TRJ Environmental


Exposure Assessment

NEM, pNEM, and pHAP. Ted Johnson has contributed directly to the development and implementation of all versions of the NAAQS Exposure Model (NEM and pNEM). This model has been used by the Air Quality Management Division (AQMD) of EPA to assess population exposure to ozone, carbon monoxide, sulfur dioxide, nitrogen dioxide, and particles. Health Canada has used NEM to assess exposures to ozone, carbon monoxide, benzene, and 1-3 butadiene. His work relating to NEM and pNEM includes fitting of distributions to air quality data, estimation of missing air quality values through the use of Fourier analysis, estimation of extreme values, development of indoor/outdoor relationships, development of pollutant-specific rollback models, and development of human activity patterns. He has also developed Monte Carlo algorithms for simulating gas stove emissions, human ventilation rates, and home-to-work commuting patterns. He developed a special version of pNEM for application to hazardous air pollutants (pHAP).

APEX. Ted Johnson is currently assisting in the development of the Air Pollution Exposure Model (APEX), EPA’s state-of-the-art exposure model. He recently worked with William McDonnell and Marjo Smith to develop an output module for APEX-Ozone that can be used to estimate minute-by-minute FEV1 decrements as a function of ozone concentration and ventilation rate.

HAPEM. Ted Johnson has contributed directly to the development and implementation of all versions of the Hazardous Air Pollutant Exposure Model (HAPEM). The standard version of this model is used by the EPA in estimating exposure and risks associated with hazardous pollutants emitted from point and area sources. A special version of HAPEM is used by the Office of Mobile Sources to estimate risks associated with mobile sources. Mr. Johnson's work related to these models included design of the basic exposure model, development of a special model for estimating commuting patterns based on census data, and development of a program for extrapolating city-specific risk estimates to regions. He has recently assisted in developing microenvironment factors and commuting algorithms for an enhanced version of HAPEM used in the National Air Toxics Assessment (NATA).

TRIM. Ted Johnson coordinated model design work for the Total Risk Integrated Model (TRIM). This model is currently being developed by EPA to simulate pollutant movement through various media and to estimate resulting exposure and risk in human populations. Mr. Johnson served as head of the TRIM development team during 1996 and 1997. Jill Mozier conducted an in-depth evaluation of existing exposure models to identify modeling methods that could be incorporated into TRIM, as well as locating databases which could be used as model inputs. She completed a report summarizing her literature review efforts which included recommendations for the future development of TRIM.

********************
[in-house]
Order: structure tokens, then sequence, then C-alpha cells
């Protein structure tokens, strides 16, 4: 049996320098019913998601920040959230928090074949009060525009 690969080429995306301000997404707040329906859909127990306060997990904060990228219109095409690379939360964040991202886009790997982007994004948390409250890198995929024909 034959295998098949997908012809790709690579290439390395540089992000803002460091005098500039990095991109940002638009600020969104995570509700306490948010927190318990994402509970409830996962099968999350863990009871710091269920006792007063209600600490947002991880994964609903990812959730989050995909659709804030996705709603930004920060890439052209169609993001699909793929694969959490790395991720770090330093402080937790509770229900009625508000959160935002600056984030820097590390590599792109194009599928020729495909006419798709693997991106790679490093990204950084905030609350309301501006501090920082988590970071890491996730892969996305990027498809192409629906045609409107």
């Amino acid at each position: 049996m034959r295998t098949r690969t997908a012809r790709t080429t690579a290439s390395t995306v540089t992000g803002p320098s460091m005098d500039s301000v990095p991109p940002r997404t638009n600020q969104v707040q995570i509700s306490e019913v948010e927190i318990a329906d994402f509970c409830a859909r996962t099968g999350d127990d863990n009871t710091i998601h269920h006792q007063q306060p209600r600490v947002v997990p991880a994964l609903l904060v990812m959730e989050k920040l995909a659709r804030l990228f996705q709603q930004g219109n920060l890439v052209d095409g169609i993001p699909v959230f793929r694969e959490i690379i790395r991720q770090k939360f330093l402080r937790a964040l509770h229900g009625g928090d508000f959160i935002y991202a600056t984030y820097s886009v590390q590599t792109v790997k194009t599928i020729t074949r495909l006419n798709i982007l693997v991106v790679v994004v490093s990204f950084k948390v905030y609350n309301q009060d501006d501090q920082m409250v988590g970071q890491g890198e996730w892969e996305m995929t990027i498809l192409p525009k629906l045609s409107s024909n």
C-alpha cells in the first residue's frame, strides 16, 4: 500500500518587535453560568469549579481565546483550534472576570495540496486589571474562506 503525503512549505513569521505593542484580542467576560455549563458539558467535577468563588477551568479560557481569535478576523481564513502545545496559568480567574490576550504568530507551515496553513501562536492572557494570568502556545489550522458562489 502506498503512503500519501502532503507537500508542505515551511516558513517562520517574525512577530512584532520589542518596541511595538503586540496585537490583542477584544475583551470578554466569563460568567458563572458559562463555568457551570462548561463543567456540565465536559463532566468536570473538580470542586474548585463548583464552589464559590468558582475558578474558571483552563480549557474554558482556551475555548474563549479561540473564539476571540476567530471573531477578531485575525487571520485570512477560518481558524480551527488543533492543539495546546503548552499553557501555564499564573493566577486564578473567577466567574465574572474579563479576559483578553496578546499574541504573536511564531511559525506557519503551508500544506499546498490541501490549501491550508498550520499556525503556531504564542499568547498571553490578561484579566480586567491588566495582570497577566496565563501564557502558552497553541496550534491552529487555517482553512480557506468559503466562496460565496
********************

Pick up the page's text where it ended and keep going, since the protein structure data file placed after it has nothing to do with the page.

Guide to OAQPS Exposure Models. Ted Johnson prepared the 550-page document “A Guide to Selected Algorithms, Distributions, and Databases Used in Exposure Models Developed by the Office of Air Quality Planning and Standards,” the only comprehensive guide to the exposure modeling tools developed by OAQPS. (STAR grant no. CR827033.)

Benzene Exposure Model. Ted Johnson developed the Benzene Exposure Model (BEM) for the American Petroleum Institute and used the model to estimate incremental human exposures to benzene from bulk storage facilities and petroleum refinery waste streams.

SimRisk. Ted Johnson developed SimRisk for the American Petroleum Institute and used the Monte Carlo model to estimate population exposures to benzene emitted by glycol dehydrators and multiple pollutants emitted by offside treatment facilities. He recently developed a special version of SimRisk applicable to styrene emissions from fiberglass manufacturing facilities.

EPEM. Ted Johnson developed the Event Probabilitiy Exposure Model (EPEM) for the Motor Vehicles Manufacturers Association and used the model to determine likelihood of high ozone exposures in urban populations.

Ventilation (Respiration) Rates for Dosimetry Models. The APEX and pNEM exposure models include algorithms capable of generating sequences of ventilation estimates specific to demographic group. With the assistance of Jim Capel, Ted Johnson developed a stand-alone program that (1) combined the current APEX/pNEM ventilation rate algorithm with the Consolidated Human Activity Database (CHAD); (2) enabled the user to construct custom demographic groups (cohorts) defined by age, gender, disease status, and other factors; and (3) produced ventilation rate estimates with averaging times specified by the user to match the intended use. Johnson and Capel also prepared a user’s manual for the program.